What Are The Interlopers In The Great Gatsby

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Plato once said that “We can easily forgive a child who is afraid of the dark; the real tragedy of life is when men are afraid of the light.” Outsiders, members of illegitimate societies, are shunned because of limitations and restrictions in society. They tend to gravitate towards the light, but very few complete their journey. In Othello, The Great Gatsby, and The Death of a Salesman, heroic ambitions for acceptance and escape from the darkness are combated by societal expectations, shown through the light, which acts as a lure, towards societal norms and goals. Ironically, however, the tragedies that face all the protagonists are because of the darkness, or secret desires that each character makes to overcome their expectations. Need to say how love and American dream are barriers. …show more content…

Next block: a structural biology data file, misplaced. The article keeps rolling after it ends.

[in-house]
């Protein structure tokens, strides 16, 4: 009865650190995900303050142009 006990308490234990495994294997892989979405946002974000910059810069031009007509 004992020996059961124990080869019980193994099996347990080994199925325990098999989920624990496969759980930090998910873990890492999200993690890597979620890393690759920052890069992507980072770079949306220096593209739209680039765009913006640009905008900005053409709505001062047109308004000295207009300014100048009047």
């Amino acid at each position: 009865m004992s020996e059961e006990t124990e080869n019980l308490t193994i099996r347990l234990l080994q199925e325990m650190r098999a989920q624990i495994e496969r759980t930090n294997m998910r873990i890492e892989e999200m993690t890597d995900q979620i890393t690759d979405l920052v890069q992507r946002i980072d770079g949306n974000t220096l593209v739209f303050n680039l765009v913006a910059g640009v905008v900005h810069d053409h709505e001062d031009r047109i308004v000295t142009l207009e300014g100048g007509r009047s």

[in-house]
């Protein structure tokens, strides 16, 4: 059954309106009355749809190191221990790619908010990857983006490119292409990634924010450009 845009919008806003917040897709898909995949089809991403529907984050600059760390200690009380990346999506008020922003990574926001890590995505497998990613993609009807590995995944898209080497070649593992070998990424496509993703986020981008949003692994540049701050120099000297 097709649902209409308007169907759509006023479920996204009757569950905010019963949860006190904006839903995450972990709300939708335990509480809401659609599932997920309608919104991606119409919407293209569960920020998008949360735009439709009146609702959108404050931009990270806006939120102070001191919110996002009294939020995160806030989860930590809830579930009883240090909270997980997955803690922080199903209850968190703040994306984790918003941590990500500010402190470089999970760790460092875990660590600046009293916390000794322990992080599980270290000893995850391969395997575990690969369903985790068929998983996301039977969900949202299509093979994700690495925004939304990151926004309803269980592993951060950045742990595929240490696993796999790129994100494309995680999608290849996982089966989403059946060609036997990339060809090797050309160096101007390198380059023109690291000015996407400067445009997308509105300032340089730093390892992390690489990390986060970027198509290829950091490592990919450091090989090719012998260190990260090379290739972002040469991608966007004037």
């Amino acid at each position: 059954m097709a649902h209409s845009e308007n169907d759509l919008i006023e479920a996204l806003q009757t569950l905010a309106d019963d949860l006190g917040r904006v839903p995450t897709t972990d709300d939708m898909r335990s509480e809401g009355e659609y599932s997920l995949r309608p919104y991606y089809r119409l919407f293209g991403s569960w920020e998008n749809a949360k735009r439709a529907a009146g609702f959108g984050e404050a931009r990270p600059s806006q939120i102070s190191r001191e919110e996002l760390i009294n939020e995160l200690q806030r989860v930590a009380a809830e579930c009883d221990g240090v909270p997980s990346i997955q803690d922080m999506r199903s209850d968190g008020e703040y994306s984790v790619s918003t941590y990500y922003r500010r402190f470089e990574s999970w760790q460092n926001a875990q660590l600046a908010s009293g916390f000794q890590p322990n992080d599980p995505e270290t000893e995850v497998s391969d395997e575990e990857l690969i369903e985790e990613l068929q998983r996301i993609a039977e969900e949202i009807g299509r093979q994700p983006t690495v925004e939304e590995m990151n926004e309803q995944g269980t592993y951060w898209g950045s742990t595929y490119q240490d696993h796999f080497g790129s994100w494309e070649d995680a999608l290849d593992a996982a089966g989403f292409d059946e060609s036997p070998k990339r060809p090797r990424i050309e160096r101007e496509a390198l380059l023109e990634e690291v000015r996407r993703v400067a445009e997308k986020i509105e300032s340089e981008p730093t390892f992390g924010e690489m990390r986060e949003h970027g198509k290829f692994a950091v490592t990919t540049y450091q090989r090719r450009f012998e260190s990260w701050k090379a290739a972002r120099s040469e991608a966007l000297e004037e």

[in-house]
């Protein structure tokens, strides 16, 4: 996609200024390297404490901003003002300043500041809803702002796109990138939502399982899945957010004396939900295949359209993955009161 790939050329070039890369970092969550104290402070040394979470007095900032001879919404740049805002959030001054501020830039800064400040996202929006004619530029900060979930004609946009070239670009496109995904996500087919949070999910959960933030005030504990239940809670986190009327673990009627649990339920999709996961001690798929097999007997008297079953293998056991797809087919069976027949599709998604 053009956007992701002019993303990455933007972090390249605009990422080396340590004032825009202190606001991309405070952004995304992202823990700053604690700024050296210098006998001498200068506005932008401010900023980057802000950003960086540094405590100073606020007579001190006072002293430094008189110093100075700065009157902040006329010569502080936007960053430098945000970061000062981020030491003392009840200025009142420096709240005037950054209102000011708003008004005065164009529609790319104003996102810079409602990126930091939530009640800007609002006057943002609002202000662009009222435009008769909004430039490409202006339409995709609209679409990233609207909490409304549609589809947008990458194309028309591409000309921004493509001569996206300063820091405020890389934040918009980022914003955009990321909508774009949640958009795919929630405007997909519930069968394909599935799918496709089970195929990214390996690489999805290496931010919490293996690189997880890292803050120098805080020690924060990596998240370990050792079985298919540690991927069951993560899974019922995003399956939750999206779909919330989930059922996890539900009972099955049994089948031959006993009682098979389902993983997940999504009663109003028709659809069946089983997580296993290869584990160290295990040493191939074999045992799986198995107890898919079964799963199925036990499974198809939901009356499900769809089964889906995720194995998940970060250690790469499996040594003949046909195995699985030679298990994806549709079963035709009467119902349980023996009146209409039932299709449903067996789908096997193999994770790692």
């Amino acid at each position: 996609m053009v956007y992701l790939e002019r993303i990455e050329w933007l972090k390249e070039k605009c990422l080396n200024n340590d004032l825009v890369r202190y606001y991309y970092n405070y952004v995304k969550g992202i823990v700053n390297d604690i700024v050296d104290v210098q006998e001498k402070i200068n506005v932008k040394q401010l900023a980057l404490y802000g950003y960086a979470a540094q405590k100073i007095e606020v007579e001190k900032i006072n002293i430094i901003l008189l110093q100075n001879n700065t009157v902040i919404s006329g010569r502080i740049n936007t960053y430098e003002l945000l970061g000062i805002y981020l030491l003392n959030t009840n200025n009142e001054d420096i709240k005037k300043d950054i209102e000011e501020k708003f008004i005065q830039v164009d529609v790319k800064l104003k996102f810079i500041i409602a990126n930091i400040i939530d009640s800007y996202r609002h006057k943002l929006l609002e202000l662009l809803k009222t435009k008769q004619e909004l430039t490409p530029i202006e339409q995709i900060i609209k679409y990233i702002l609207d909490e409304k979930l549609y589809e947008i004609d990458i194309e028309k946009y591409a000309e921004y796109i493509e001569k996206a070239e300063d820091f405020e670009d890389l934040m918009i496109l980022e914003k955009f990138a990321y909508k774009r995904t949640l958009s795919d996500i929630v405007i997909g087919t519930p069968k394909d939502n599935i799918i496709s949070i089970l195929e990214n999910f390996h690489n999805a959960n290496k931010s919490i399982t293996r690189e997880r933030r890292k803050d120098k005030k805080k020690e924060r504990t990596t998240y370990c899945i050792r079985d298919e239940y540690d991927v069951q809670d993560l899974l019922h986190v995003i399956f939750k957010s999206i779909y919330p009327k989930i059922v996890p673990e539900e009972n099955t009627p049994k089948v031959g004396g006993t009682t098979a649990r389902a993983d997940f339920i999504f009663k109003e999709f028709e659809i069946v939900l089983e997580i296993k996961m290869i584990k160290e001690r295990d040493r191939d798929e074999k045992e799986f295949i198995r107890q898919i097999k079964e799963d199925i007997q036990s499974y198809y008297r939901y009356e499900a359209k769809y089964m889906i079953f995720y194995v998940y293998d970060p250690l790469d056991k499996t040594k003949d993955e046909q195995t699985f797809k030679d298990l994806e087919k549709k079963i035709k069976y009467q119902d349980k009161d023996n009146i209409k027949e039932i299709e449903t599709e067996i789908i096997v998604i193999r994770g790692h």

white have created conflict between the members of the play. Since the 16th century dictates that black people, or Moors, are inferior to white people, Othello is stuck in the darkness as an outsider; thus suggesting that interlopers are alone, not part of a community. Within these contrasting worlds, outsiders, like Othello, try to integrate into society, but can’t. For instance, this ingrained mindset portraying the inferiority of black people is further shown when Othello exclaims, “Her name, that was as fresh as Dian’s visage, is now begrimed and black / As mine own face.” Since Othello utters that since he is with Desdemona, her reputation “is now begrimed and black,” it presents how a black man can tarnish the “fresh” identity of a white women. Since Othello is accepted and praised as a war hero, but not accepted as lover, love becomes a barrier that leads to a tragedy. Societal expectations push people to the point where they try to surpass society’s norms. Though, when they reach this tipping point, tragedy will

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